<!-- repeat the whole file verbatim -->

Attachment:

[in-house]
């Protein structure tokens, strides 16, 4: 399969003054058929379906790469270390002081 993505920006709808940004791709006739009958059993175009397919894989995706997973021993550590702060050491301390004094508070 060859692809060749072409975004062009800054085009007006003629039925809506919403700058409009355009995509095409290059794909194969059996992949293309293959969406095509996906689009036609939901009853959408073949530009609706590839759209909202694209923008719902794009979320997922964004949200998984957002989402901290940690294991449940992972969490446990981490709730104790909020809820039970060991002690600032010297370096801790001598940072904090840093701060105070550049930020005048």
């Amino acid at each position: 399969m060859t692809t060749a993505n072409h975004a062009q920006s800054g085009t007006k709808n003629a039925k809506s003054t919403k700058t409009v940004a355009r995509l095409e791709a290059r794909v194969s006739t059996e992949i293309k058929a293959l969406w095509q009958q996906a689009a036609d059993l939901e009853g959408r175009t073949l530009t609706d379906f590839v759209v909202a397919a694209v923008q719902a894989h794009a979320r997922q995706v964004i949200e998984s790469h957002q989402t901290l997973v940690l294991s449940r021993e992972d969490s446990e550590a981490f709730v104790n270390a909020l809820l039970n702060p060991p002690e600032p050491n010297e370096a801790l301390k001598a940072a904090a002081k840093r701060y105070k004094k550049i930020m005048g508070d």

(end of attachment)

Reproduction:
[in-house]
């Protein structure tokens, strides 16, 4: 399969003054058929379906790469270390002081 993505920006709808940004791709006739009958059993175009397919894989995706997973021993550590702060050491301390004094508070 060859692809060749072409975004062009800054085009007006003629039925809506919403700058409009355009995509095409290059794909194969059996992949293309293959969406095509996906689009036609939901009853959408073949530009609706590839759209909202694209923008719902794009979320997922964004949200998984957002989402901290940690294991449940992972969490446990981490709730104790909020809820039970060991002690600032010297370096801790001598940072904090840093701060105070550049930020005048």
């Amino acid at each position: 399969m060859t692809t060749a993505n072409h975004a062009q920006s800054g085009t007006k709808n003629a039925k809506s003054t919403k700058t409009v940004a355009r995509l095409e791709a290059r794909v194969s006739t059996e992949i293309k058929a293959l969406w095509q009958q996906a689009a036609d059993l939901e009853g959408r175009t073949l530009t609706d379906f590839v759209v909202a397919a694209v923008q719902a894989h794009a979320r997922q995706v964004i949200e998984s790469h957002q989402t901290l997973v940690l294991s449940r021993e992972d969490s446990e550590a981490f709730v104790n270390a909020l809820l039970n702060p060991p002690e600032p050491n010297e370096a801790l301390k001598a940072a904090a002081k840093r701060y105070k004094k550049i930020m005048g508070d």